[Acetolysis is a procedure followed by palynologists to stain pollen present in peat and anther. Erdtman introduced the practice of acetolysing pollen grains by treating the materials in a mixture of nine parts of acetic anhydride and one part of concentrated sulphuric acid. The latter is a catalyst and desiccating agent. After acetolysis pollen grains stain yellow to orange colour. Sporopollenin remains unscathed and exine sculpturing becomes clearer to study.]
Exine (exospore; exosporium; L. exinium-Figs. 4.2, 4.1C & D, 4.3):
Exine is the outermost layer of angiosperm pollen where perine is absent. Exine is not uniformly thick throughout the circumference. It is thinner at apertural region. This layer has two well-developed subdivisions – sexine and nexine.
Sexine is the peripheral layer of exine. It is sculpted according to taxon-specific manner. The term sexine is derived “from ‘s’ in sculptured, and exine”. This layer has two well-developed subdivisions-ectosexine (also spelt as ektosexine) and endosexine.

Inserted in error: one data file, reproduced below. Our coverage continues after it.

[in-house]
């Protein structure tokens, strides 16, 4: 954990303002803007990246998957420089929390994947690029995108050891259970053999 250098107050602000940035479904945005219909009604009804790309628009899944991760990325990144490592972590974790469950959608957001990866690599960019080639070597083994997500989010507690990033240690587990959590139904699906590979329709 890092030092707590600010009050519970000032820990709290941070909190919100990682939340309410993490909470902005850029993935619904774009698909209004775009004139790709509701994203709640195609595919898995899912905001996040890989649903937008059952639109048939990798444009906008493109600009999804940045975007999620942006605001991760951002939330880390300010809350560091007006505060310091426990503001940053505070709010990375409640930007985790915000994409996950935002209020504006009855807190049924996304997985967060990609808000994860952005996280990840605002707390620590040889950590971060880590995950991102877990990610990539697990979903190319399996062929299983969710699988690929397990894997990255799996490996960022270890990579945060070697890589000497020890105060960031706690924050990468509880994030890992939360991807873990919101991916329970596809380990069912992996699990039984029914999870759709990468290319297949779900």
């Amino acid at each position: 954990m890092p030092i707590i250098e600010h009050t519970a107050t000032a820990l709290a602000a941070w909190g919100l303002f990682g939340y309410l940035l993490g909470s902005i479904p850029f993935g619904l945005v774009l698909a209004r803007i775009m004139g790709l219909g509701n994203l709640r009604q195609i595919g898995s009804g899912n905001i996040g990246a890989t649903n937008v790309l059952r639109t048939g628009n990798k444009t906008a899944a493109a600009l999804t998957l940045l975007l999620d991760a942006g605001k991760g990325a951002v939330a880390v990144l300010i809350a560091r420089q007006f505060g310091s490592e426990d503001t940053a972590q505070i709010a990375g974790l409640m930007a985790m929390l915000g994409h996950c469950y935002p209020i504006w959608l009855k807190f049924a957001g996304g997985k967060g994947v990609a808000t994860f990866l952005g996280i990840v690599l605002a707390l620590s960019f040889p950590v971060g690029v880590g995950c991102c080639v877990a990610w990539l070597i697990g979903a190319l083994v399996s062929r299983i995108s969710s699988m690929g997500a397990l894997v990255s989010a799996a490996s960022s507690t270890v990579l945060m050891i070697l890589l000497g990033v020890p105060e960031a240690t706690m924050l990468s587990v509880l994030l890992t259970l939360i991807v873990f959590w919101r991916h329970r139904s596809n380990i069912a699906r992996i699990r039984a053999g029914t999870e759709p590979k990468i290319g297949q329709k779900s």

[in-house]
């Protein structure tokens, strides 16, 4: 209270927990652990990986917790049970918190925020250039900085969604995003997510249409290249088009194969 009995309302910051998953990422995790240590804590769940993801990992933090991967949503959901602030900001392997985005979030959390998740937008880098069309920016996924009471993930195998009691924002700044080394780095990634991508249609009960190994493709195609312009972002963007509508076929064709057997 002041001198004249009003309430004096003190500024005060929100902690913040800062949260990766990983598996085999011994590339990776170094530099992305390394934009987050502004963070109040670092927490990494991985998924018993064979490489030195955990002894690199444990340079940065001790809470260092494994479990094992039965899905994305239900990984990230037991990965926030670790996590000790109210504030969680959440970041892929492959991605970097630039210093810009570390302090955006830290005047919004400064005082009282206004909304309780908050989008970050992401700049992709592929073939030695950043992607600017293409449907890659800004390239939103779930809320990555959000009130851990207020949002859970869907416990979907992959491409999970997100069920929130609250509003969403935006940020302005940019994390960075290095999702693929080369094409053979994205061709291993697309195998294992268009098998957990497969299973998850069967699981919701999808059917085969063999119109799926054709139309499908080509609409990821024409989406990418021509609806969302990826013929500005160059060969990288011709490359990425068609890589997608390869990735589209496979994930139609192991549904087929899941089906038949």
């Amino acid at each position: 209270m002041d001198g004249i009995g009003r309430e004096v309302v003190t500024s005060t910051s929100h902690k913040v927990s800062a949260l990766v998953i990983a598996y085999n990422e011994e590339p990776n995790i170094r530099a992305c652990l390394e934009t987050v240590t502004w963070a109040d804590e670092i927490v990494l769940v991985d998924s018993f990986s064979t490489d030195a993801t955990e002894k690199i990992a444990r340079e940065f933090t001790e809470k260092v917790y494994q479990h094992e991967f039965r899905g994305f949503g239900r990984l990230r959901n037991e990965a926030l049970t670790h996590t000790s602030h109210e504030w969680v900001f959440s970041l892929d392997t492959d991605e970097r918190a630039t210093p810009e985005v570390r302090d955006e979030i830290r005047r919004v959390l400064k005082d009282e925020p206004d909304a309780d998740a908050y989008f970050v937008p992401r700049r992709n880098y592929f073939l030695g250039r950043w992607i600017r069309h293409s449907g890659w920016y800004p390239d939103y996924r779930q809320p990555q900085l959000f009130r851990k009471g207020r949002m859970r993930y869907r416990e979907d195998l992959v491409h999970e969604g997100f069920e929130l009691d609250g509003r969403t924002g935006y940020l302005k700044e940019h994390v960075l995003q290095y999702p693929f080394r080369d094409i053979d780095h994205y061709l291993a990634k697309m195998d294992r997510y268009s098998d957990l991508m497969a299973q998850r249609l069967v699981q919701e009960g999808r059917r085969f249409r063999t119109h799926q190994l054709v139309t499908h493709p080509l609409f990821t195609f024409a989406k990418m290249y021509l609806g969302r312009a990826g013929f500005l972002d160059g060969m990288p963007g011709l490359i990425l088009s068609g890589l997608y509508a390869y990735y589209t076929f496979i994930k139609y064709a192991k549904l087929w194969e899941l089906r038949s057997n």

Ectosexine (Fig. 4.6A-H) forms a roof-like layer on the periphery of a pollen grain. This layer covers a pollen grain partially or wholly. This layer is termed as tectum (n., pi. tecta, adj. tectate; Syn. tegillum).
Tectum may be absent when a pollen grain is described as intectate. When tectum is present a pollen grain is said to be tectate where the tectum appears to be as a continuous sheet without any perforations or covers 80 percent or more of the total surface of a pollen grain (Fig. 4.4).
In a semitectate or subtectate pollen grain the tectum is discontinuous where perforations exist. When the perforation is more or less one micron in diameter, it is termed as punctum (pi. puncta). Each punctum is like a cylinder and occurs as perpendicular channel on the tectum (Fig. 4.6D).
It has two openings — one on the supratectal’ (L. supra means over) and the other on the infratectal (L. infra means under) side. In many pollen grains the perforations on tectum are very large, more or less angular and regularly or irregularly polygonal. Such honeycomb-like perforations are described as reticulum (adj. reticulate).
Each reticulum has a roofless space termed lumen (pi. lumina) surrounded by sexinous ridges termed muri (sing, murus). Muri are the walls of a lumen and they anastomose to form reticulum. The murus stands on nexine, which is also the floor of lumen. So a reticulum has no tegillum (Fig. 4.6E & F).